Today, in an email to all staff at work, we were told that a colleague had passed away, having earlier being diagnosed with cancer. I didn’t know him well, but had exchanged emails before. He had worked with us for over a decade, and was involved in many aspects of academic provision at the university.
Cancer has taken the lives of many people this year. David Bowie, Alan Rickman, Victoria Wood and most recently AA Gill are just some of the celebrities who have died, but there will be millions of less well-known people. We are getting better at diagnosing and treating cancer – in the UK, 78% of women with breast cancer now live for survive for 10 or more years, and I count my own mother as one of those survivors. But only 35% of ovarian cancer patients achieve the same metric and 79% of cases are not preventable.
And it’s because cancer isn’t just one disease. Cancer Research UK list 41 different types of cancer. Not only does each type require different treatments, but different patients will respond differently. And the prognosis will depend on how developed the cancer is – a small testicular tumour can be removed relatively easily, but a large ovarian tumour that has also spread to other organs will be much tougher to fight. If it’s even possible to do so. We still have far too many people whose initial cancer diagnoses are terminal, because by the time it’s been diagnosed, it’s already too late.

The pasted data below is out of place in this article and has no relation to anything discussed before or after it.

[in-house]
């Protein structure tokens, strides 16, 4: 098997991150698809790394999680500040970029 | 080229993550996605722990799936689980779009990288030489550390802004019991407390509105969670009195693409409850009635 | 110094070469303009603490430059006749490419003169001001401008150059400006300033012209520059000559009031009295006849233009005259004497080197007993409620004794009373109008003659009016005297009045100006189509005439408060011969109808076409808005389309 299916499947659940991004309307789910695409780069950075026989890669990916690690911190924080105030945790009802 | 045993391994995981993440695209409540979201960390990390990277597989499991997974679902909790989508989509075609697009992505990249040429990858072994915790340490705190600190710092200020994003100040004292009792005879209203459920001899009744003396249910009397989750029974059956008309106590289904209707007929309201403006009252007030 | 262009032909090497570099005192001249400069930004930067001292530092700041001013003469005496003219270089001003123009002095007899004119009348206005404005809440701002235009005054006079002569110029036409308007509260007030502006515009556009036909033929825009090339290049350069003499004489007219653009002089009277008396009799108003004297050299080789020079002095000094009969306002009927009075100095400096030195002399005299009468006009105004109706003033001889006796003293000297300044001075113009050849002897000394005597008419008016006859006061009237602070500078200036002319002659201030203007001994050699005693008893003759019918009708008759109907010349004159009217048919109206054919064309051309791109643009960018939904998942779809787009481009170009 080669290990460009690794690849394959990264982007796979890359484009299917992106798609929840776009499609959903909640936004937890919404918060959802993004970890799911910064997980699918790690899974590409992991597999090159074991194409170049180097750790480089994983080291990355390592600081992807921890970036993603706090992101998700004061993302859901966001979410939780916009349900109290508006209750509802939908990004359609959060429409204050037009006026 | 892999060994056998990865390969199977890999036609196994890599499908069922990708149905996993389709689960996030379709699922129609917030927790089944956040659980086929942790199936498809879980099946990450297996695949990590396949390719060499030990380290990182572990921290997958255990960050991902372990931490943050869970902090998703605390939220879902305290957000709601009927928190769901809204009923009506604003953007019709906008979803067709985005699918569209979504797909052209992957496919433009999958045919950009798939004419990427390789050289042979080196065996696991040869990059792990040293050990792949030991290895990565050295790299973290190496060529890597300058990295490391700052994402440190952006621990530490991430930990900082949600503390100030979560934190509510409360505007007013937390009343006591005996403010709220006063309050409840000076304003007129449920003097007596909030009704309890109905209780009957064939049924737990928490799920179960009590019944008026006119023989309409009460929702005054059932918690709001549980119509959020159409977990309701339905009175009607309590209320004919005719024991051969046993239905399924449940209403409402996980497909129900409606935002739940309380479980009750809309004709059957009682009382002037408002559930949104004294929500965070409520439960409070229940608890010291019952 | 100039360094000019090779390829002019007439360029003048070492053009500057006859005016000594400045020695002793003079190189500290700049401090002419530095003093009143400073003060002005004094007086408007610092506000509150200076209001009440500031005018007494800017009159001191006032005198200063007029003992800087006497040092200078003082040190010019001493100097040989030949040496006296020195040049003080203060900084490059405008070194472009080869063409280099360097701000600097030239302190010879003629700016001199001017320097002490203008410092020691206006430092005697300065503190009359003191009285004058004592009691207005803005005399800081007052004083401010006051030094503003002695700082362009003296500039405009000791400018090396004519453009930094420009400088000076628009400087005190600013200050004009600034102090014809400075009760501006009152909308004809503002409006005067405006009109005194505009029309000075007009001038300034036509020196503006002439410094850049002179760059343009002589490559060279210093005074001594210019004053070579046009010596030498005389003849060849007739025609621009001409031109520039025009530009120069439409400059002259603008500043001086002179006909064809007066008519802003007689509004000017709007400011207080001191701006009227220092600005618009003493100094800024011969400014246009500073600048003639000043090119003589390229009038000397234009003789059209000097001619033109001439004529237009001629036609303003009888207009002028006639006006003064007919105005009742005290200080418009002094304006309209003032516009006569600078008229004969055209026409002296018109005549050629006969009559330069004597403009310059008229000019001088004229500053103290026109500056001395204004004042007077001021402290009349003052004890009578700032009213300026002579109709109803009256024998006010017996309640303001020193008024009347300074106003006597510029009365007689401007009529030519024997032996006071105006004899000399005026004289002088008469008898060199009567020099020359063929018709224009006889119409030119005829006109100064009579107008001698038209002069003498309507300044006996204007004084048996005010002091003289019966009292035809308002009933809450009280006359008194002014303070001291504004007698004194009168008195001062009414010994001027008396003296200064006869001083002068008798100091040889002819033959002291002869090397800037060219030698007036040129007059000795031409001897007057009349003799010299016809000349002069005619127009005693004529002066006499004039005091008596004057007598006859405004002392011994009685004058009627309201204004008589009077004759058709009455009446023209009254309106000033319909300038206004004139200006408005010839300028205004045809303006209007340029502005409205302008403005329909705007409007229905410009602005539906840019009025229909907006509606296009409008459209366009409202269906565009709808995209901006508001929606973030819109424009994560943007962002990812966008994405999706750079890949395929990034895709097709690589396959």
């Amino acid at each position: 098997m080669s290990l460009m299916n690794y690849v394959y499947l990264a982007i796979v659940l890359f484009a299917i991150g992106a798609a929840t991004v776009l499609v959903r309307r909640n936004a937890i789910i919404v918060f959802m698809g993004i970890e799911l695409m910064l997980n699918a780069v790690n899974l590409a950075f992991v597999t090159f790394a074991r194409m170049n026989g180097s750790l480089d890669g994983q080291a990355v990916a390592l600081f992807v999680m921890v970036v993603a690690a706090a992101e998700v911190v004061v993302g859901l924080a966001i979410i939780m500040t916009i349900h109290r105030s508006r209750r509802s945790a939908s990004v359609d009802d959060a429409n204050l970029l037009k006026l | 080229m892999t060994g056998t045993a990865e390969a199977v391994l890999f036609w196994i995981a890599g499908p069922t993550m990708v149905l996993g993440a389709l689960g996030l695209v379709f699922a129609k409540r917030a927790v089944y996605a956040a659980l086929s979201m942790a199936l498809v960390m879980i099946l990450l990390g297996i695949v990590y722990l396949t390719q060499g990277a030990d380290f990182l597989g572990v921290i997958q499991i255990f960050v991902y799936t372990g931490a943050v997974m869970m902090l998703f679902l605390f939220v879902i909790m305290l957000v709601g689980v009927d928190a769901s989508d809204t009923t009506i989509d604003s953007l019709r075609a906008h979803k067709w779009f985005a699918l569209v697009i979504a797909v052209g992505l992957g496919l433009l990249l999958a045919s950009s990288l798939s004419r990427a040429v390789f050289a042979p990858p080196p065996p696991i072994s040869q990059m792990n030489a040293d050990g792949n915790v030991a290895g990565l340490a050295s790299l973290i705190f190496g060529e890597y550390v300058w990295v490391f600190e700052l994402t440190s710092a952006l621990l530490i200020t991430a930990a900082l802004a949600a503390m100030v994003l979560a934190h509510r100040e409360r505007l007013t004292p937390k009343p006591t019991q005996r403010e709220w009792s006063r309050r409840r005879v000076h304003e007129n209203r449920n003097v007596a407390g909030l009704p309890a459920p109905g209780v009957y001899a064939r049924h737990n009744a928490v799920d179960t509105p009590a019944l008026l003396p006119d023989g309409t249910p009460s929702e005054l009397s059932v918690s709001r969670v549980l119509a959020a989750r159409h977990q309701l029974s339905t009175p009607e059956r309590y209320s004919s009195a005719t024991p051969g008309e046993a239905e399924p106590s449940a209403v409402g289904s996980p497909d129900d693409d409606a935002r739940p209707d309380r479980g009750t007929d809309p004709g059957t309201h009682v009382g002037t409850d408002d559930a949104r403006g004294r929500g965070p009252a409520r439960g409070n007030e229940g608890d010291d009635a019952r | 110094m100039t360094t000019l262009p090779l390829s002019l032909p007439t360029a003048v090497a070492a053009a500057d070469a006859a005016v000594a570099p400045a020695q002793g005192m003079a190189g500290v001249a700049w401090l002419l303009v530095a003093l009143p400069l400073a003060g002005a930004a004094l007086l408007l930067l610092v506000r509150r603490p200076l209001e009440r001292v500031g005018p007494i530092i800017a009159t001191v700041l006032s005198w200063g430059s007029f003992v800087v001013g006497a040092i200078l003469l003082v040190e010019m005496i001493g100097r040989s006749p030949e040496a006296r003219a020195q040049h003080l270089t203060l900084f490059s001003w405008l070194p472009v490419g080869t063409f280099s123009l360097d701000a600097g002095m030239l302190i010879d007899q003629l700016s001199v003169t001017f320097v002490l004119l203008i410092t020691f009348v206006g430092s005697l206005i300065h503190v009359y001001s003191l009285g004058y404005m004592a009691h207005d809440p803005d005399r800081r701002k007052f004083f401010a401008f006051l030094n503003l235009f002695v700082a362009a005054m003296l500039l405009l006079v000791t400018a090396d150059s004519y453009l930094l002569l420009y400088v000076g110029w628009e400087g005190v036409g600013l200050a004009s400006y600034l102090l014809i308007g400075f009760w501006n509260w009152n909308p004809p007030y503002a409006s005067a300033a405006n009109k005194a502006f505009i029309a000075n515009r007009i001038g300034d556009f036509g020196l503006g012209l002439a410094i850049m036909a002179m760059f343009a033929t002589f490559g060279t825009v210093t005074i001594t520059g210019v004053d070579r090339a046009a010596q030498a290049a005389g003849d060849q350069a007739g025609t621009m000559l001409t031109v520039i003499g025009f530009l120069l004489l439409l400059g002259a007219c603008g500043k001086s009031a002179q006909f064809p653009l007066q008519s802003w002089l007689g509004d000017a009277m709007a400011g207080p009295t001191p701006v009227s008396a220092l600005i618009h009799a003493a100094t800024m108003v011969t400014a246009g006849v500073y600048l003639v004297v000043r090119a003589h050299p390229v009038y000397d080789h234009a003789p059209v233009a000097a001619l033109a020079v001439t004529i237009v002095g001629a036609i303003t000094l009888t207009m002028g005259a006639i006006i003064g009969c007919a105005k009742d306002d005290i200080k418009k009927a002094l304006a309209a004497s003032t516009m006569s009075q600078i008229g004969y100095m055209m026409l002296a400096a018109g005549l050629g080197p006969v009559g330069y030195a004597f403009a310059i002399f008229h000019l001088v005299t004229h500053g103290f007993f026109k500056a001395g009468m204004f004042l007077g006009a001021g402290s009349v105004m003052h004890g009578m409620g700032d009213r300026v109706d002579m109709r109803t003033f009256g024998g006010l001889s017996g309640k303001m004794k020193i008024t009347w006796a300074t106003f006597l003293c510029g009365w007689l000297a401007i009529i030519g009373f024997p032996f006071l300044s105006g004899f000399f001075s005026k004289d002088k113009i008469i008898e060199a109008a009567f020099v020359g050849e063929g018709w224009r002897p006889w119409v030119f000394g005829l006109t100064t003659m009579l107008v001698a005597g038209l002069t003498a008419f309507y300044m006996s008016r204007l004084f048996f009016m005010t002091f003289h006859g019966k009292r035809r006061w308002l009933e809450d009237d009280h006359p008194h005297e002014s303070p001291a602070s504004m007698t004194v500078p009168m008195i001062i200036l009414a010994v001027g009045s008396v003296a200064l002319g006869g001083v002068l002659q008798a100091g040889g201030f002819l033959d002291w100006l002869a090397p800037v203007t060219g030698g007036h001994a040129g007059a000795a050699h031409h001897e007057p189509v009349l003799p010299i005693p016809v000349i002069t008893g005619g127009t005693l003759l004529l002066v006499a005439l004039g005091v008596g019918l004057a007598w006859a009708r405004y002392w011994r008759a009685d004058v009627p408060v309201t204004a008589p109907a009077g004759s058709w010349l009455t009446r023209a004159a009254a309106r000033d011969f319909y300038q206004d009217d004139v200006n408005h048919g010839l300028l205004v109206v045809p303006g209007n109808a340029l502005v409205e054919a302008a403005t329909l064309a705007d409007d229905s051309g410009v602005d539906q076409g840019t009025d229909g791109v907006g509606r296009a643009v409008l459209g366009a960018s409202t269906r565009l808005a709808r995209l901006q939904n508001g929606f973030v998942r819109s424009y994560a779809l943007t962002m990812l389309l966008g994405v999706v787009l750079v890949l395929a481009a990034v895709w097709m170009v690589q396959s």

Those that do survive may spend the rest of their lives on drugs which have undesireable side effects, to keep the cancer away. And current treatments, like chemotherapy and radiotherapy, are horrific.
I work at a university, and researching cancer treatments is one of the things we do. My colleagues in the Institute of Cancer Therapeutics are working hard on new medications and treatments that could help more people in future. To fund some of this work, we had to raise money ourselves, to the tune of £1million. Some of these treatments show promise and will be moving to human trials soon, which is great.
It’s with this in mind that I got really, really angry when a ‘friend’ on Facebook shared an image meme that claims that cancer can be cured, but a conspiracy led by the pharmaceutical industry prevents the treatments from being sold. After all, people dependent on drugs for the rest of their lives would generate more income. Why release a drug that would cure cancer when there’s more money to be made?
There is no conspiracy. No ‘miracle cure’ exists. To suggest otherwise belittles the work of thousands of scientists, technicians and health professionals across the world, who are all trying to make the lives of cancer sufferers better. These include my work colleagues and friends. And I trust them far more than an image posted on social media with no referenced sources. I guess it was bad co-incidental timing, but I did not need to see such a thing mere hours after learning that cancer had claimed the life of a colleague.
If you’re reading this, please take a few minutes to read the articles I’ve linked in this piece, and consider making a donation to Cancer Research UK, or your local cancer charity. Maybe one day there will be a miracle cure for cancer, but right now we have a long way to go. And, sadly, there will be many of us who won’t live to see it.